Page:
Farewell Locky, and thanks. From the next generation of Maroons.

July 5, 2011

I like my champions humble. No loudmouths required. No need for tyres to be pumped up. Guys that leave the game in better shape than when they started. And they give back, constantly.

For mine, the best ones are those special characters who work their entire career, craving the respect of their teammates. Young men and women who more often than not become leaders, on and off the field.

Sure, some of the better ones have egos you couldn’t jump over with a decent run up. Good luck to them. Just not my type.

I’m not using the term hero here. Because the people I’m talking about, athletes who perform feats that dazzle us each weekend, know they’re not heroes. They get embarrassed by the comparison.

A hero is a bloke like Corporal Ben Roberts-Smith. The Aussie soldier who was awarded the Victoria Cross earlier this year. Remember him? A giant of a man. Wouldn’t he do some damage running off Thurston? You’d rather be feeding him for a day than a week.

Instead of performing on the paddock, he gets the job done on the battle field. With bullets whizzing past his ears. He single-handedly stormed a machine gun post in Afghanistan, to save the lives of his fellow Diggers. Yep, that’s a hero.

Which brings me to Darren Lockyer. A special type if ever there was one. A gifted footballer with a rare talent, who would cringe at being on the same page as a VC winner.

He’ll captain his beloved Queensland for the final time tomorrow night. You may have read about it. The Origin Decider. Pretty big deal. In front of a sell out crowd at the home of rugby league. With every lounge room and every pub in Queensland screaming his nickname.

A crowded desk of Hollywood scriptwriters with access to a full bar couldn’t have come up with this script. The perfect farewell. At the perfect stadium. Against the perfect enemy.

It’s difficult to line Locky up with the greats who’ve gone before him. Not that he’d want you to anyway.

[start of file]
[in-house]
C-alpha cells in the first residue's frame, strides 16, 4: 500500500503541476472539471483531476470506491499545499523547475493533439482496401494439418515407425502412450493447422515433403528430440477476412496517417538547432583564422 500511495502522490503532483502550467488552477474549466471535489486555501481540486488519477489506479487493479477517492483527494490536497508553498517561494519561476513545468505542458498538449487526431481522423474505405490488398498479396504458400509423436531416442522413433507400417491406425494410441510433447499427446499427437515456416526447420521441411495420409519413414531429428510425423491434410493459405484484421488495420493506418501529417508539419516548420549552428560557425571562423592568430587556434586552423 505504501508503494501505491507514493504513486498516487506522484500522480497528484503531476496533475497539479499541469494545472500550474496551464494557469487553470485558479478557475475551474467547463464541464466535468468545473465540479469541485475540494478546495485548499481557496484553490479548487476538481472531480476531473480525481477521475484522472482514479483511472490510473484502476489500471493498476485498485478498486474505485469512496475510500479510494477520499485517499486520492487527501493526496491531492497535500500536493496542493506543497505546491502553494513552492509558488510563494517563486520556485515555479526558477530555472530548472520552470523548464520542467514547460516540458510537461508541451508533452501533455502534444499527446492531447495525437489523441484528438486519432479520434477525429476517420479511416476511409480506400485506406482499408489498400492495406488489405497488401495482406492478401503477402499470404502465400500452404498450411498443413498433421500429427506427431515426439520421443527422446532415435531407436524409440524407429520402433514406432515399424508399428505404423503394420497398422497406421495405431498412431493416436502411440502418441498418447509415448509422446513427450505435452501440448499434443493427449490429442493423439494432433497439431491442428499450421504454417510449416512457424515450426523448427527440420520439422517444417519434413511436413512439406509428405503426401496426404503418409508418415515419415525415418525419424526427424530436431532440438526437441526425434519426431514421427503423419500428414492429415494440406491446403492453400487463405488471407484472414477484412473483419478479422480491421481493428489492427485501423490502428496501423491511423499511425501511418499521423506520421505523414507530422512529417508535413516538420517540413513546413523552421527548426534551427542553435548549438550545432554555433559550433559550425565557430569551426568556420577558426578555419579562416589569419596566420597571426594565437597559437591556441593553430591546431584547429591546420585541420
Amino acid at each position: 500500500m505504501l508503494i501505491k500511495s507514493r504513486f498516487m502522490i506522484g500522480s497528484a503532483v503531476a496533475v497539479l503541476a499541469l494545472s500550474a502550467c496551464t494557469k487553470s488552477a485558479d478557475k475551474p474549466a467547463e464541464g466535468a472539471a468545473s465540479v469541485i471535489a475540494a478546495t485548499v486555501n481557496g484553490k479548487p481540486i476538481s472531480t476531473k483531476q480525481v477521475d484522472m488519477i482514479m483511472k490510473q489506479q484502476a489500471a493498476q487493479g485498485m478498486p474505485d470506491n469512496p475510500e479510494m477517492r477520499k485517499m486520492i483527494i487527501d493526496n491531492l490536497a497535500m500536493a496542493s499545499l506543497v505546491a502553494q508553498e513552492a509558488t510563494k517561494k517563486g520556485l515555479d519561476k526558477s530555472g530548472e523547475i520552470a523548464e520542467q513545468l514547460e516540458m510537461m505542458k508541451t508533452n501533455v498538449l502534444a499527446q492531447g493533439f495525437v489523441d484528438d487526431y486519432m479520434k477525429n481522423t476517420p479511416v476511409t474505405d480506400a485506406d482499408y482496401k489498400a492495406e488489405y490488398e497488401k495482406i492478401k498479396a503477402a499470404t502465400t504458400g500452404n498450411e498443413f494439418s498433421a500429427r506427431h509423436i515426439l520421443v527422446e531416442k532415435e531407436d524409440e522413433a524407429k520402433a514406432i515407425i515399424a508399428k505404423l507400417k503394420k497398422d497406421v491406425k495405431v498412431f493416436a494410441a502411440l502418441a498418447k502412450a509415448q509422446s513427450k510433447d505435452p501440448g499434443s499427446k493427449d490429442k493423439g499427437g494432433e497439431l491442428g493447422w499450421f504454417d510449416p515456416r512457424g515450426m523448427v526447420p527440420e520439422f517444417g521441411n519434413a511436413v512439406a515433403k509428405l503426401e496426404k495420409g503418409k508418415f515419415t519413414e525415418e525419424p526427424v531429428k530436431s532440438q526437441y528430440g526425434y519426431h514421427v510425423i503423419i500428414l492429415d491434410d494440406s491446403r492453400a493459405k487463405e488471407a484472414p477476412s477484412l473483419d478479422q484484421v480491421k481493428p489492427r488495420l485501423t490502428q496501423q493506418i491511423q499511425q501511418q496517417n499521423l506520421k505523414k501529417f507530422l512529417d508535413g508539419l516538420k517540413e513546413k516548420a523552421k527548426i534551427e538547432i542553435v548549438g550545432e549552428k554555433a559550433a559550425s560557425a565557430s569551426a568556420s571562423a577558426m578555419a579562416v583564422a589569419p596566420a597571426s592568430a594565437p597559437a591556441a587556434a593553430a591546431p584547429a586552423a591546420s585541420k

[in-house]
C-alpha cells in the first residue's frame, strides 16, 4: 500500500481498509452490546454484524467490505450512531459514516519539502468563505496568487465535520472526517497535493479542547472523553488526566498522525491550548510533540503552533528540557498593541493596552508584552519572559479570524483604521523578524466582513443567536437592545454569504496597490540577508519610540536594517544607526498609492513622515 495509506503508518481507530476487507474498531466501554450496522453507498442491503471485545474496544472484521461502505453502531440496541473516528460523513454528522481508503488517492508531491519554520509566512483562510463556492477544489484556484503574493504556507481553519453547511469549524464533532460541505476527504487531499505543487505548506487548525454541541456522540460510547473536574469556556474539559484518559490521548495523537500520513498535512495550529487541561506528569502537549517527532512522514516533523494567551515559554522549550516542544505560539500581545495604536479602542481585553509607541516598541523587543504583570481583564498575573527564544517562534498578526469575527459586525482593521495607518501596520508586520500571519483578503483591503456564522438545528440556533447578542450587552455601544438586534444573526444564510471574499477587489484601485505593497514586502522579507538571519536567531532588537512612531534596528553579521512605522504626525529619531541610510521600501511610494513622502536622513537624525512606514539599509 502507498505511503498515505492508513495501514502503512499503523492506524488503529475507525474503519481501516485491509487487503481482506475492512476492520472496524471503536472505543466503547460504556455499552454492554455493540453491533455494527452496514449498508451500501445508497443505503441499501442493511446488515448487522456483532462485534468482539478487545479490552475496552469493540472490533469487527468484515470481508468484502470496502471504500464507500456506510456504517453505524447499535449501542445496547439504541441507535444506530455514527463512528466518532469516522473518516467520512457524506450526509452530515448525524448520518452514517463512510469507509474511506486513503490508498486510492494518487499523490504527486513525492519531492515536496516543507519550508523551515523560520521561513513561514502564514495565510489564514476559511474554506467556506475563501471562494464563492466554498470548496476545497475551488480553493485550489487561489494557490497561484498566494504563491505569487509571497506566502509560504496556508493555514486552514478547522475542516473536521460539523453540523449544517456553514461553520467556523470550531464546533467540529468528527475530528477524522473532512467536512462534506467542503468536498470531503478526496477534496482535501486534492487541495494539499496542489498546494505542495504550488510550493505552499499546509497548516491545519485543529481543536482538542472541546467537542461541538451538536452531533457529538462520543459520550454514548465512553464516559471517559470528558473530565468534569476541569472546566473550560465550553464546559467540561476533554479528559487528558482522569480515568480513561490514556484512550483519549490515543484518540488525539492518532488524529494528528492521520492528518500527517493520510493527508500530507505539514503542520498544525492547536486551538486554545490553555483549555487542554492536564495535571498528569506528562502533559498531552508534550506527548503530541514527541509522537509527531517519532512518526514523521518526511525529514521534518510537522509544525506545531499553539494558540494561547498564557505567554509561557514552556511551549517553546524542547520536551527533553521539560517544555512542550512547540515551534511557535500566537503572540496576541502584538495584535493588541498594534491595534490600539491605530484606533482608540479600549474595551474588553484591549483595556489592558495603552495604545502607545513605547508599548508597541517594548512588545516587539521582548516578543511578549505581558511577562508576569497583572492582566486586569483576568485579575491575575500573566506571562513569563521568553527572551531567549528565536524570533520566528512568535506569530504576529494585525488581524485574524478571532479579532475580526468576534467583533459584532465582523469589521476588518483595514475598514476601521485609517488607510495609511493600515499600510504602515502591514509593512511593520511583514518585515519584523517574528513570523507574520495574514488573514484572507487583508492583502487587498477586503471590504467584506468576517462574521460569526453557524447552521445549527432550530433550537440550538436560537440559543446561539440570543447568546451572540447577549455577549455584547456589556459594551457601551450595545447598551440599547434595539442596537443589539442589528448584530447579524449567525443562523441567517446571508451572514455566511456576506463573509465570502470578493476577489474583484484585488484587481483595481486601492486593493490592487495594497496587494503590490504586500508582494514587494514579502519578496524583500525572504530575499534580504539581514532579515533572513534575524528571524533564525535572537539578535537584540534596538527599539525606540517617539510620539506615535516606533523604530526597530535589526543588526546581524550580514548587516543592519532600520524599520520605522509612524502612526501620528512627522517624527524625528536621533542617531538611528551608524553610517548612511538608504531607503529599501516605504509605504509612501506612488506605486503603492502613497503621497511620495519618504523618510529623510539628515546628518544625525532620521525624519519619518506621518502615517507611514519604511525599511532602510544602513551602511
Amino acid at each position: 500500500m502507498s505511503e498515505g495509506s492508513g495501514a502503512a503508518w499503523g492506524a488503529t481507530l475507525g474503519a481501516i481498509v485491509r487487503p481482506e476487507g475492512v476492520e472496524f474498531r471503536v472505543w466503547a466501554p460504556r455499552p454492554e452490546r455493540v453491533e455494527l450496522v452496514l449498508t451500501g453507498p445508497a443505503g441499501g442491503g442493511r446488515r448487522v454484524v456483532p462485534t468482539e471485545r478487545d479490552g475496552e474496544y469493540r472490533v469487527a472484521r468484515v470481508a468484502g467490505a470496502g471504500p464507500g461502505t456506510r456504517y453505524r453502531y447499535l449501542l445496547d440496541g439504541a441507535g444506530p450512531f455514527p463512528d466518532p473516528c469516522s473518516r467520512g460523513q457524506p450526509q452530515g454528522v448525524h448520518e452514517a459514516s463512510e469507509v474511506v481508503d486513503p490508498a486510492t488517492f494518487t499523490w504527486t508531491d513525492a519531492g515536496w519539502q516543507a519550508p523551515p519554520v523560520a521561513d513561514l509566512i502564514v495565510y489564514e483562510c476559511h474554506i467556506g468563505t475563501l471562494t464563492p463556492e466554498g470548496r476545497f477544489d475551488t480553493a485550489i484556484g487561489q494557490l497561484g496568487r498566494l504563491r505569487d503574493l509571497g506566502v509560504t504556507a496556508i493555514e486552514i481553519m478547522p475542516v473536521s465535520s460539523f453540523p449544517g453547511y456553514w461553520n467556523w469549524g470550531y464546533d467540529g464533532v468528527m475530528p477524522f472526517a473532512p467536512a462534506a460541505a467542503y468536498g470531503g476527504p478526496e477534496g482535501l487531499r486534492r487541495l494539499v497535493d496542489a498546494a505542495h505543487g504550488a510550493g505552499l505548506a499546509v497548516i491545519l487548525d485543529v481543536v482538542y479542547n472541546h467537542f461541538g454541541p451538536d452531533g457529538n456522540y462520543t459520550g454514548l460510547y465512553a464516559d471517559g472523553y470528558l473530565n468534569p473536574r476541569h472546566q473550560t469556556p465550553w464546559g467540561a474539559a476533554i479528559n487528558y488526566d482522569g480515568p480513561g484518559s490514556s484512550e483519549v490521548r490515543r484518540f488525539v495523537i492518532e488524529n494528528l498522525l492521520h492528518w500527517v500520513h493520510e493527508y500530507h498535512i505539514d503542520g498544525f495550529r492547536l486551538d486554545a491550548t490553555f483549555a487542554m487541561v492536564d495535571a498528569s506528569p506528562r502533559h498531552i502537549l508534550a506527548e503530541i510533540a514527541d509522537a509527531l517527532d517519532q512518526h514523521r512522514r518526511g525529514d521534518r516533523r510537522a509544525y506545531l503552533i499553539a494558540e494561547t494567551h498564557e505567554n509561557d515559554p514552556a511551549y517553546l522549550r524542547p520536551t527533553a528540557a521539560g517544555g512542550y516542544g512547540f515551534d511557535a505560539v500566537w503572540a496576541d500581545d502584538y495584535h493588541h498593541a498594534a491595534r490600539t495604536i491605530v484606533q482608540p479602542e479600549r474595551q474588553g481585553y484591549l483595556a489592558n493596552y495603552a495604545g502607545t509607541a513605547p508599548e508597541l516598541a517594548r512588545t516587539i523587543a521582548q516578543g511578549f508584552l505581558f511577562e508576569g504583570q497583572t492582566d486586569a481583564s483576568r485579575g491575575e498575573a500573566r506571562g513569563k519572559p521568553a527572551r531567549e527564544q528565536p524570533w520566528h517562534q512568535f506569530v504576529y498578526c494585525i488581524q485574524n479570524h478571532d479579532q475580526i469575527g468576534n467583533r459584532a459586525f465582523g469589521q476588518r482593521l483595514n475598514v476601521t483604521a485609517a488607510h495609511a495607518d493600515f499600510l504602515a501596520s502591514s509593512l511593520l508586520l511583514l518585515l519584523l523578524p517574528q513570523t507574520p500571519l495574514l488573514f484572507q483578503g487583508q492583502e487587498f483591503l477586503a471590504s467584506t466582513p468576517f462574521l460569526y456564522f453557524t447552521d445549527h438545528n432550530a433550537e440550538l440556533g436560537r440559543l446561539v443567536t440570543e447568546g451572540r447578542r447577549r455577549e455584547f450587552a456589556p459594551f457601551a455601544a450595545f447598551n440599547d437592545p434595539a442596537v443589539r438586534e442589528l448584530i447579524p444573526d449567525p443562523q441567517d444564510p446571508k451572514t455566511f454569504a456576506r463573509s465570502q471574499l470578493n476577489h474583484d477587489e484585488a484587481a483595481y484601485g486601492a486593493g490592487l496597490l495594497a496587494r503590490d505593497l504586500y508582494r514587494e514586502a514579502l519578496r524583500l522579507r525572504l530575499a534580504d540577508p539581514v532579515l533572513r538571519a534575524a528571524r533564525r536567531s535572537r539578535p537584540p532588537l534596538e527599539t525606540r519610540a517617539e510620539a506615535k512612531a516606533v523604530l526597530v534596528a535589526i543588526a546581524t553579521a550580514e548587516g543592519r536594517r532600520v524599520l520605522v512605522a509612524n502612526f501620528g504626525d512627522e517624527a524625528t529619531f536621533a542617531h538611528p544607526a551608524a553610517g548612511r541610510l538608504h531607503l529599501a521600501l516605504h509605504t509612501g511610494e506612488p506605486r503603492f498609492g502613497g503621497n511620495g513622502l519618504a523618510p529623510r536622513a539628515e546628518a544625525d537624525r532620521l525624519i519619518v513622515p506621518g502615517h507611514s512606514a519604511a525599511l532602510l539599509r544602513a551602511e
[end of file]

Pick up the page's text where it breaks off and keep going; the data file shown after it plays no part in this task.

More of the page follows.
The King is the natural comparison. But he’s not Wally, who was larger than life. Tallis was larger than everyone else. I swear he grew a few inches when he stepped over the chalk.

Alfie was smaller than everyone else. With a heart larger than everyone else. And Gilly was tougher than everyone else. Humble too. But different again.

No, he’s not any of those legends. Because he’s his own man. And he’s a champion.

It’s hard enough to be number one in the world in one position. It’s easy to forget, the skipper has been the best in two. With a bit more hair and a clearer voice, Locky was the ultimate fullback. He wasn’t running through those holes. He was gliding. Twinkling toes barely touching the turf.

It’s the way old timers describe the great Dragon Reg Gasnier slicing through defences. Yes, I’m talking about people who are older than me. They do exist.

Locky could have played out his time in the Number One jersey, breaking try scoring records, and at the same time adding a few years to his career. But he didn’t.

He was given a challenge, and he accepted. Play a new role. Wear the six. Become a true leader. And a greater player. Yet another reason why he’s a champion.

You’ll never hear the bloke give himself a wrap. He’ll praise the team, and the coach, and sometimes even his opponents. But not himself. It’s not his style.

Darren is not one for extravagance. No crazy PR stunts. The hospital visits, the chats to others down on their luck, are done in private. And there are plenty of them. Sound like a champion to you?

You’ve heard him say he doesn’t want the decider to be about him. And he means that. With all his might. Because he doesn’t see himself bigger than anyone else. Certainly not more important than the others. And most of all, not bigger than the game itself.

What he wants to do tomorrow night is run, and tackle, and lead. He wants to make the right choices in attack, every play. He wants to defend like his life depends on it.¬† He’ll drive the big blokes, and keep emotions in check when the going gets tough. And he won’t niggle anyone. Not once.

I want him to be holding the shield above his head after fulltime. Yes, the perfect farewell. I want Mal to produce that toothy smile. I want big Sam to give him a bear hug, and Thurston to do that groovy hand shake.

It means all of Queensland will smile on Thursday. An entire state will be happy. Poor Gus and Ricky will go home, and complain about something. Making our smile even bigger.

And I reckon it will happen. I do.

As great as that is, there’s something even better. Because of Darren Lockyer, there’ll be a spring in the step of kids from Coolangatta¬†to Coen.

In backyards, and parks, and playgrounds, they’ll be running with the footy, and laughing. Playing with their mates, and their brothers, and their dads. Running, and stepping, and scoring.

It’s how all those great names started. Those same neighborhood games.

This week, and for the weeks and months ahead, youngsters will be inspired by a bloke who plays the game for all the right reasons. Loves everything it stands for. A humble man, who just happens to be the best there is. A true champion.